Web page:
How Has Your Introversion Affected Your Life?
Your Innate Personality Type Impacts Your Life at Every Level
Even If You Realize It or Not!
Introversion has been in the spotlight a lot recently. Mostly, the books, the blog posts, the websites, and such have been about how you too can succeed as an introvert! While that message is great (and completely true) it strikes me funny that it seems to miss the point. Why do introverts need to be told they’re good enough to do anything they want to do in life?
The Extrovert Bias
The introduction of Susan Cain’s groundbreaking book Quiet: The Power of Introverts in a World that Can’t Stop Talking is all about how her life and the lives of other introverts she’s come across over the years have been molded and impacted by our society’s inherent extrovert bias. It’s something that we’ve all internalized as a result of overt and subconscious exposure over the course of our lives—starting at a very young age.
This extrovert bias essentially boils down to the idea that extroverts are basically better at more important things in the real world—leading companies, making money, managing people, running households, being role models, and so much more.
Cain points out not-so-subtle brainwashing that occurs even in children’s cartoons that lead us all to buy into this fallacy and (as introverts) subjugate ourselves automatically to the extroverts that run the world.
The Extrovert Bias Impacts Our Ideas About Success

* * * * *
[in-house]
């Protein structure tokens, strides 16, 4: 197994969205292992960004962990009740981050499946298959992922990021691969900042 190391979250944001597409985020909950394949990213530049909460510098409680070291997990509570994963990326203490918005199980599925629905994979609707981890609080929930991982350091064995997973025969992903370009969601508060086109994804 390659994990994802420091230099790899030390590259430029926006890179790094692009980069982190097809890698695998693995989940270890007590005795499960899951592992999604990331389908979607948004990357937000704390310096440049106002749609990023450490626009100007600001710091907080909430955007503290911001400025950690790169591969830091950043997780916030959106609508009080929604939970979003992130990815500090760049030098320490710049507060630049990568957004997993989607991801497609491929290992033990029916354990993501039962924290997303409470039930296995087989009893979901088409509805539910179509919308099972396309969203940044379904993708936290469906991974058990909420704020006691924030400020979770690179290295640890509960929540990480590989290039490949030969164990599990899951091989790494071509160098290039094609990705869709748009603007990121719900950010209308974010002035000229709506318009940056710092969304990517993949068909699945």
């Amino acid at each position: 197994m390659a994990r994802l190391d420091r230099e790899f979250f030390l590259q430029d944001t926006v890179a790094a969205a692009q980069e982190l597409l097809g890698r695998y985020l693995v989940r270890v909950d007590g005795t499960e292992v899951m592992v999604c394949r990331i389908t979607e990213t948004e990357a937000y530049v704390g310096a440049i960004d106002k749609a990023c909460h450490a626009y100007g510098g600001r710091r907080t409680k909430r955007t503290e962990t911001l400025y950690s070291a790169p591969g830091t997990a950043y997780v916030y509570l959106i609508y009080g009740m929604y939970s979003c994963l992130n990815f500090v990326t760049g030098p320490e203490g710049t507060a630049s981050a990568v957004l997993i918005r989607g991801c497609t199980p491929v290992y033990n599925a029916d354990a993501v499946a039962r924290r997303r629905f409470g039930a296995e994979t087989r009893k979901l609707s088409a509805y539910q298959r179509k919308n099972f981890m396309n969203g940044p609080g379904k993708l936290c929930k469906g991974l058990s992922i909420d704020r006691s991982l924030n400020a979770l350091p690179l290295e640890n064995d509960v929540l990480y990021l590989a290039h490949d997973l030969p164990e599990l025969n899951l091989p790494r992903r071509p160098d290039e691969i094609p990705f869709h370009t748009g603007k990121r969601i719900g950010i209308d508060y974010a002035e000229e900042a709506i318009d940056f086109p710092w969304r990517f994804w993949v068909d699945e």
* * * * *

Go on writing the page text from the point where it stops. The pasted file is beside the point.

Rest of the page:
Cain traces the birth of the extrovert bias to sometime around the Industrial Revolution and its infancy stretched into the 1920s and 30s. When our world’s societies changed from agrarian lifestyles of subsistence to industry-driven lives of relative luxury, we also elevated a certain type of person above all others. We’re talking about Men of Industry! Explorers! Radio and Movies Stars! Inventors (and people, like Edison, who stole from them)! Robber barons! Industrialists! The World’s First Millionaires!
These individuals (both men and women) had big personalities, took bold risks, made big moves. They invented new things. They changed cultural norms. They created new habits, hairstyles, and fashion. And how could they not? Our collective consciousness was obsessed with them. They were plastered all over newspapers. Everything they did made it into radio broadcasts. They were the Reality Entertainment Stars of their generations.
The names that stick out to me are big ones in history:
- Charles Lindberg
- Teddy Roosevelt
- Thomas Edison
- J.P. Morgan
- John Jacob Astor
- Henry Ford
- Douglas Fairbanks
- Bonnie and Clyde
Because so much attention was focused on these audacious people, Western Society began to associate with their success (real or perceived) with their personality rather than their actions. This divorcing of success from action makes no logical sense as those successful people still had to put in hard work to get where they were. However, in our collective Zeitgeist, these individuals became celebrities. Hence, we have the first real modern rise of The Cult of Personality.
This is the point in history which created our modern views about how personality integrates with admirable traits like:
And, unfortunately, these connections persist today and impact us all in very real, very measurable ways.
“The Extrovert Ideal has been documented in many studies, though this research has never been grouped under a single name. Talkative people, for example, are rated as smarter, better-looking, more interesting, and more desirable as friends. Velocity of speech counts as well as volume: we rank fast talkers as more competent and likeable than slow ones.”
The Extrovert Bias Impacts How People See Us
Because of this inherent bias in how people perceive introversion and those of us who were born with these types of personalities, we’re often categorized as lesser citizens. Consciously or not, people will rate introverts as:
- Less intelligent
- Less successful
- Less attractive
- Less interesting
- Less desirable as friends